Friday, March 23, 2012

A Trip to the Playground

This is a draft I wrote here last fall and never finished: 

I went back to LA this weekend.

(I feel like I forgot to tell you all so much about LA. I moved there just about a year ago, and moved back to the Bay Area nine months later. It was not at all what I expected--so much better, mostly--

The most surprising thing about LA was, after nine months, how much I liked it there--I fully believe that moving north to my family, my friends, my cat, and a pitch-perfect writing job (with income!) was the obvious right choice, but I also think LA will always mean a little bit of fun and magic to me.

I've long thought that my ability to prioritize the fun of LA over the soul-sucking drudgery of LA was directly related to my loosey-goosey relationship with supporting myself through the industry. I was poor there, interning part-time for a production company and teaching SAT prep courses to pay the bills, but I had it pretty good. I worked on a major lot; my production company bosses were real, working producers and treated me like a person; I didn't become an overnight success, but I wasn't hating life in hopes of landing my dream job, either.  It wasn't sustainable--in fact, my job in San Francisco surfaced just as the "human happiness vs. professional sacrifice" conversation was coming to a head--but I was able to live there and work there without succumbing to my very worst fear: sacrificing my professional youth for a professional future that wouldn't happen.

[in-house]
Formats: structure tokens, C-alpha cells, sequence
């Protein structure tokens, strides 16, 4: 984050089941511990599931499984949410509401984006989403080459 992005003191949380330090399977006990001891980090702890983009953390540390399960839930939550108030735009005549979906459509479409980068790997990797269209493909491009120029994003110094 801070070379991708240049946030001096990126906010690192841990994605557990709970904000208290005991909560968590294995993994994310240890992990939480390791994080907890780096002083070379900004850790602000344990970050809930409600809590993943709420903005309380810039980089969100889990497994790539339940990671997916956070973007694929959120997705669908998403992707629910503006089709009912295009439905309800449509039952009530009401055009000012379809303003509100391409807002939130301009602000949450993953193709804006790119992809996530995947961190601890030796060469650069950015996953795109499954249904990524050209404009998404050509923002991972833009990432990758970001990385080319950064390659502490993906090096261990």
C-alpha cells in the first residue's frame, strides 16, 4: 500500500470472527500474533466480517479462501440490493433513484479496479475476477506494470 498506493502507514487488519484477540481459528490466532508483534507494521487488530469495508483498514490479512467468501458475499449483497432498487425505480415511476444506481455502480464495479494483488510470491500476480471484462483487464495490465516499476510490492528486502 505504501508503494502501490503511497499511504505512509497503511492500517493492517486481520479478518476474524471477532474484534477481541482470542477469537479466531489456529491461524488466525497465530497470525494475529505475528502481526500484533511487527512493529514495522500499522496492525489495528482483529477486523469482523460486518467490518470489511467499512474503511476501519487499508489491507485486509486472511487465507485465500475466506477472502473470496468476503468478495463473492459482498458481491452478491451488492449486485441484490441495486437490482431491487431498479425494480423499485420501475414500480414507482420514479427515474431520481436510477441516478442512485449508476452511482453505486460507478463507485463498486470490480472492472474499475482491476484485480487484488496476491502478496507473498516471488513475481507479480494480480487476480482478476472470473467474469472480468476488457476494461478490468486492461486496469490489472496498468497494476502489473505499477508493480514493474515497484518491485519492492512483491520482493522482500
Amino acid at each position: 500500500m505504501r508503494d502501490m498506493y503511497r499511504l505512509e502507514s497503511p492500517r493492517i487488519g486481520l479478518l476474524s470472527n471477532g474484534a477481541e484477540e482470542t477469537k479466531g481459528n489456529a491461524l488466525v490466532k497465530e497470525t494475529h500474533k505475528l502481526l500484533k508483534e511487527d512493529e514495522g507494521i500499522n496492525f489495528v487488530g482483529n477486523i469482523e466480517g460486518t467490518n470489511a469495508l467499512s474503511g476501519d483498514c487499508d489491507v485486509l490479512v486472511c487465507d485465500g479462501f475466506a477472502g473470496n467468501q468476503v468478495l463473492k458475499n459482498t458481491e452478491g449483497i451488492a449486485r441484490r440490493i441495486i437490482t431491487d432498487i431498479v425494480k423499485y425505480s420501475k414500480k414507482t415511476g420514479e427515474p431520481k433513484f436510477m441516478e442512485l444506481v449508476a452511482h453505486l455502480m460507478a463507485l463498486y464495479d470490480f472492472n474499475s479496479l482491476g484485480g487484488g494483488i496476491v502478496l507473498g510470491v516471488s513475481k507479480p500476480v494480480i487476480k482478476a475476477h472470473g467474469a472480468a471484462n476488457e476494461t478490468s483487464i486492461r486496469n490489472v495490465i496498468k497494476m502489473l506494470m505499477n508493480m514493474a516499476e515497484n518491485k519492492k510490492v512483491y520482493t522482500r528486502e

Now, LA is like the Land of Zero Responsibility: I go there and I have friends, and memories, and places I love--but I have no obligation.

It was strange and exciting going back. I have the hardest time believing I was there for so long--I have far too many memories

Reading this now, even unfinished and with a nonsensical final phrase, I love it. It's all the things I always want to say about LA. It's the truth about a short, weird period in my life, and I'm glad I was able to get it down somewhere.

I visited LA again a couple of weekends ago and felt the same way about it. A lot of people have terrible, soul-deadening experiences there, and maybe it would have gotten to me eventually, but as it is, the LA of my memory is mostly a land of the golden hour, of fire pits on the beach, of sangria in mason jars, of late-night pie (or French toast sandwiches with chocolate, peanut butter, and bananas) with friends, of sleeping late and floating in the pool with a book. Especially now that my responsibilities lie elsewhere, LA is a playground. It's nice to have a playground, especially one where the other kids are nice and we sometimes watch Downton Abbey together in our jammies.

Again, I'm not sorry I left. My job here is about a thousand percent better--weirder and more fun--than ninety-nine percent of the jobs I could have gotten in Hollywood. That's what we call a lot percent better. Here, I have people. I have a cat. I have a church that loves me. I have an apartment of my very own, which I will someday decorate like an adult. Here is great. Here is now. Here is within a half-day's drive of the playground, which is also nice.

Let's do lunch, LA. I'll have my people call your people.